Written by: Monika Mudranincová
The former chair of the senate came back into the spotlight during the presidential elections, when there was some speculation that Václav Klaus wanted to take her along to the castle. So far Libuše Benešová hasn’t accepted the offer, because as an ODS representative she doesn’t want to harm the non-partisan image of the president. She is said to be satisfied with her job as ODS’s main manager.
FOR NEARLY 20 years Libuše Benešová (54) focused on the influence of folklore on Czech literature at the Academy of Science, until the regime changed. However, after 1989 she started getting involved in public affairs – she was the mayor of the municipality of Lešany, the head of the Prague West district office, the deputy to finance minister Kočárník (1995-1997), and, since 1996, a senator. The turning point came in the fall of 1997, when the scandal around fake ODS sponsors arose, resulting in the so-called “Sarajevo assassination”. Benešová stood up for Klaus and says she was absolutely certain that he had no inkling of the hanky-panky going on in his party. “I think loyalty is important, not just to others, but also to your own opinions,” she says. “The ODS had problems, but Klaus played no part in them.”
Her star then started rising. In December 1997 she was named the ODS vice-chair, and the next year the “Opposition Agreement” between the ODS and the ČSSD resulted in her chairmanship of the senate. Benešová was at the top for two years, then after unexpectedly losing her senate seat to the independent Helena Rögnerová and losing the senate chairmanship, she returned to civilian life in 2000. How did her loss of influence and perks affect her? “I was never dazzled by politics, so things didn’t change much. I don’t need to be always in the public eye, I don’t appear on discussion programs on TV with the same opinions every time, and I don’t have any bodyguards shadowing me,” she says.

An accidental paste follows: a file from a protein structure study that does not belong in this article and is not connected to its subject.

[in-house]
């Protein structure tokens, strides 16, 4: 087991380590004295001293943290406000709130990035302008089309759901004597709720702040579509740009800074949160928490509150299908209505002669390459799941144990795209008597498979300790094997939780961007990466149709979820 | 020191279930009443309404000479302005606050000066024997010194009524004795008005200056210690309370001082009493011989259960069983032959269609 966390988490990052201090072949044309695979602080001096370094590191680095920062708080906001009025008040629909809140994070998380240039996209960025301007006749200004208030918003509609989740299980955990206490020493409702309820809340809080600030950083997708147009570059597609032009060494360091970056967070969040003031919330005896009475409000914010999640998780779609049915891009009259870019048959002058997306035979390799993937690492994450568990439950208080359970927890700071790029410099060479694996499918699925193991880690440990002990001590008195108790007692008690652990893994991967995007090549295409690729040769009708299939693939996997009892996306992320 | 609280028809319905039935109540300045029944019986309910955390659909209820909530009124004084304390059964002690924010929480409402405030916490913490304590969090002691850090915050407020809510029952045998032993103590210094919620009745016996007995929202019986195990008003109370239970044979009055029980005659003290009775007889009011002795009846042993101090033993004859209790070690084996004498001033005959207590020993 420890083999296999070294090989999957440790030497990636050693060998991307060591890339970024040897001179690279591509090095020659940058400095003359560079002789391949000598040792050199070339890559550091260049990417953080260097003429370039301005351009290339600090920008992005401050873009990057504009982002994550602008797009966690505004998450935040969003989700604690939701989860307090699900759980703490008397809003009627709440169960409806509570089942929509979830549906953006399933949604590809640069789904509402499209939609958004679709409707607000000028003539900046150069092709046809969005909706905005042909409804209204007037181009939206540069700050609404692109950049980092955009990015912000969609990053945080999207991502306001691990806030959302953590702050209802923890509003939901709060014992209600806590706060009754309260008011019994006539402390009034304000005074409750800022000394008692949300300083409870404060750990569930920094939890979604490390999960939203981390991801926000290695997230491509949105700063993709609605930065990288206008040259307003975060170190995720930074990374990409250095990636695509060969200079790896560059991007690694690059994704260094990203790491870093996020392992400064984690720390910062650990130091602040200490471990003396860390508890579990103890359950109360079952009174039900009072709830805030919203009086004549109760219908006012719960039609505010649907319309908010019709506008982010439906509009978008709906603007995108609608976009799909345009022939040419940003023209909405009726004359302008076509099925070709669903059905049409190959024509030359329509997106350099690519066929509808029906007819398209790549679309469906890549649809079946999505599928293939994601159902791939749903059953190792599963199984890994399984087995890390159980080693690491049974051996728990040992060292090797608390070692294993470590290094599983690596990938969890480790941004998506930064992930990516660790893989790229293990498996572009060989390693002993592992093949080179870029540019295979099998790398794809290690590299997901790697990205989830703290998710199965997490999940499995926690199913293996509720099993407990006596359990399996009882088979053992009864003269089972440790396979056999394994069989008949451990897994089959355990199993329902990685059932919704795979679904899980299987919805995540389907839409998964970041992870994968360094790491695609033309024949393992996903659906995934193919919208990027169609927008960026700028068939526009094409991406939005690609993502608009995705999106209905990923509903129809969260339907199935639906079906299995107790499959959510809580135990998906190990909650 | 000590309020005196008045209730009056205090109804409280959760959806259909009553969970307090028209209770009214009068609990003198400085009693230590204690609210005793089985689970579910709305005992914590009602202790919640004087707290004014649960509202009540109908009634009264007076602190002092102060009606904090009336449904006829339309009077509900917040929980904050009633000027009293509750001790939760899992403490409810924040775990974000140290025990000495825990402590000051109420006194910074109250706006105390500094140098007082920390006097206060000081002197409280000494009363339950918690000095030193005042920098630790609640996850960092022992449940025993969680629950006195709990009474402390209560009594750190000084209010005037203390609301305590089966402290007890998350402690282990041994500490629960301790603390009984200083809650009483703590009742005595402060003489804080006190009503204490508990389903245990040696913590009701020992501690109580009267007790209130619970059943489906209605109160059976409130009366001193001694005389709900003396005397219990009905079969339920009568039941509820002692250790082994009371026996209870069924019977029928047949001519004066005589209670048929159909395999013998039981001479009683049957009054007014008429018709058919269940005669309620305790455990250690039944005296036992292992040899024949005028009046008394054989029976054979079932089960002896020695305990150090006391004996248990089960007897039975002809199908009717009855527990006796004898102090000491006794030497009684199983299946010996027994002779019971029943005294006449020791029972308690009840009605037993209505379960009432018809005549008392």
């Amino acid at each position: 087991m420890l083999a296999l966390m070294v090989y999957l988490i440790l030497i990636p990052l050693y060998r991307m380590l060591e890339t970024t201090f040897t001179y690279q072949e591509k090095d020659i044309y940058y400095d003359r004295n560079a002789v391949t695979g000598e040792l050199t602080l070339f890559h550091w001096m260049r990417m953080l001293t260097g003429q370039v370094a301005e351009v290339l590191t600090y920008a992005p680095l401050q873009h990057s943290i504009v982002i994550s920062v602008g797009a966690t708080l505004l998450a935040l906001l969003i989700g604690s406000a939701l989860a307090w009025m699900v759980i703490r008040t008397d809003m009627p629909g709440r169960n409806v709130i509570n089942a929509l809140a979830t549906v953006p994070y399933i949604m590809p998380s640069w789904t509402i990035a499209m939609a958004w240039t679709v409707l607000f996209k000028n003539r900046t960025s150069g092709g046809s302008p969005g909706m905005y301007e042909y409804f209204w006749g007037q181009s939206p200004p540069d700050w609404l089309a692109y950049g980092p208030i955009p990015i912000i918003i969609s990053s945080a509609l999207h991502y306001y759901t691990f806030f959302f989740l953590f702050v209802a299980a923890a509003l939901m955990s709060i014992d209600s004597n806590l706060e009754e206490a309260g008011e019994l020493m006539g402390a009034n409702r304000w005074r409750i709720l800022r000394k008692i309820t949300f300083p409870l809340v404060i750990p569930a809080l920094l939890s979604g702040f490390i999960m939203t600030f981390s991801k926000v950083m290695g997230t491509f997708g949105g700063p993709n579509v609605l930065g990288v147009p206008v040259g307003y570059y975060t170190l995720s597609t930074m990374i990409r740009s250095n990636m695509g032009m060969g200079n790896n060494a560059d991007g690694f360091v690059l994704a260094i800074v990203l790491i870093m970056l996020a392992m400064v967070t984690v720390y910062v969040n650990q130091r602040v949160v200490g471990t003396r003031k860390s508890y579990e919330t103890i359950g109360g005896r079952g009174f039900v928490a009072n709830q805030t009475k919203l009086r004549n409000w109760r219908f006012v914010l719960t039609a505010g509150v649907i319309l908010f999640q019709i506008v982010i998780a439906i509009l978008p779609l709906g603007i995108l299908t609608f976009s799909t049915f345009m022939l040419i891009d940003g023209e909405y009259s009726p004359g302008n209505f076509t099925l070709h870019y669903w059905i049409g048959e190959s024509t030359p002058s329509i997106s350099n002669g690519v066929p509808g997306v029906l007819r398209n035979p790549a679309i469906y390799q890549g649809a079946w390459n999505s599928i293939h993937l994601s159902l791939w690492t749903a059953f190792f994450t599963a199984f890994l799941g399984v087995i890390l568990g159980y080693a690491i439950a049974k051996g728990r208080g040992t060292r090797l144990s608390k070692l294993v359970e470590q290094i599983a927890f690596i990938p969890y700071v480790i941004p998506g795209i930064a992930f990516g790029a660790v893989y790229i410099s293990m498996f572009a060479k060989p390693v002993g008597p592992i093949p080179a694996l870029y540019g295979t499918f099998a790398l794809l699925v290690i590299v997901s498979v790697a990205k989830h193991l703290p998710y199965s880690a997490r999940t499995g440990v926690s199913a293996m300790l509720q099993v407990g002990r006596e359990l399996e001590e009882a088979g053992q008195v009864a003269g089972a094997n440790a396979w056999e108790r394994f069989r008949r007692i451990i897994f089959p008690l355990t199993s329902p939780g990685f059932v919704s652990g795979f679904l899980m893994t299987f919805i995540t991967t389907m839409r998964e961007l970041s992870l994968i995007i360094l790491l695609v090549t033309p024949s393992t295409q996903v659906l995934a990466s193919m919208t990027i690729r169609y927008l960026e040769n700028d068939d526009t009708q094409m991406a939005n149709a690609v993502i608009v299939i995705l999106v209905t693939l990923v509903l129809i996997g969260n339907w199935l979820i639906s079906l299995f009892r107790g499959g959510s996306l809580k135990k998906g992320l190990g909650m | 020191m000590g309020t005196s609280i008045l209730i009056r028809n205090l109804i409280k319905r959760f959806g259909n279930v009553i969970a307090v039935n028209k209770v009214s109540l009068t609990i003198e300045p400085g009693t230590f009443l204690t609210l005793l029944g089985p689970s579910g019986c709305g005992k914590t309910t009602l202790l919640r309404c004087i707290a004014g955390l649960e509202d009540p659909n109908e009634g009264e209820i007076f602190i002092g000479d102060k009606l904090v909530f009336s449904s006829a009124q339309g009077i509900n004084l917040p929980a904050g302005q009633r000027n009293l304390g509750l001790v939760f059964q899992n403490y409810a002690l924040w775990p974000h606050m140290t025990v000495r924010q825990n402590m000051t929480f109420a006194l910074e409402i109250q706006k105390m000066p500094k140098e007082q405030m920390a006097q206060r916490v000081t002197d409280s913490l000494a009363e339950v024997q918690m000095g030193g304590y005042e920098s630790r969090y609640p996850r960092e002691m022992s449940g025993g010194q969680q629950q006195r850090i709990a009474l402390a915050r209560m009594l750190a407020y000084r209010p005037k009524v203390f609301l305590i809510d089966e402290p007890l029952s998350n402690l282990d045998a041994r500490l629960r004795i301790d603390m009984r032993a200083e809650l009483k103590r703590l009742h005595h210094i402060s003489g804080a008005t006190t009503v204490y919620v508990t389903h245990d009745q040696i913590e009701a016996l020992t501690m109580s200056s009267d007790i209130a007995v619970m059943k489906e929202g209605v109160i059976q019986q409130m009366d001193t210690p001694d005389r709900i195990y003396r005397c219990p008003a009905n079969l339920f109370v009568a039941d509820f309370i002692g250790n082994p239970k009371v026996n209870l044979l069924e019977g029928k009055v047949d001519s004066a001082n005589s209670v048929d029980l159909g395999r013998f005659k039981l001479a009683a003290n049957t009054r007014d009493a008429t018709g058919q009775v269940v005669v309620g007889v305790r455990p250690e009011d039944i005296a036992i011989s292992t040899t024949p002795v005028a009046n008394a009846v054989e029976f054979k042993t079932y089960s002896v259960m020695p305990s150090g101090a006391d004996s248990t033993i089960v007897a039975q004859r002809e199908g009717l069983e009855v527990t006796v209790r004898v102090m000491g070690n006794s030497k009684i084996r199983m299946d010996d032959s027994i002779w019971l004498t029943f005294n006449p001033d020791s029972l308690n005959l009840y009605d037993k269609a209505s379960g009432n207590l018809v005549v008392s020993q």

Until the 2002 elections Benešová served as vice-chairwoman of the party (an unpaid job) and published various materials. She was then named the main ODS manager, with responsibility for all of its 132 employees and for coordinating functions throughout the republic. Last year ODS collected the greatest amount of sponsorship gifts in the party’s history – CZK 68 million. “I’m glad I know what it’s all about now,” she says, adding that her goal is to groom a successor who can ensure the effective and transparent functioning of the party.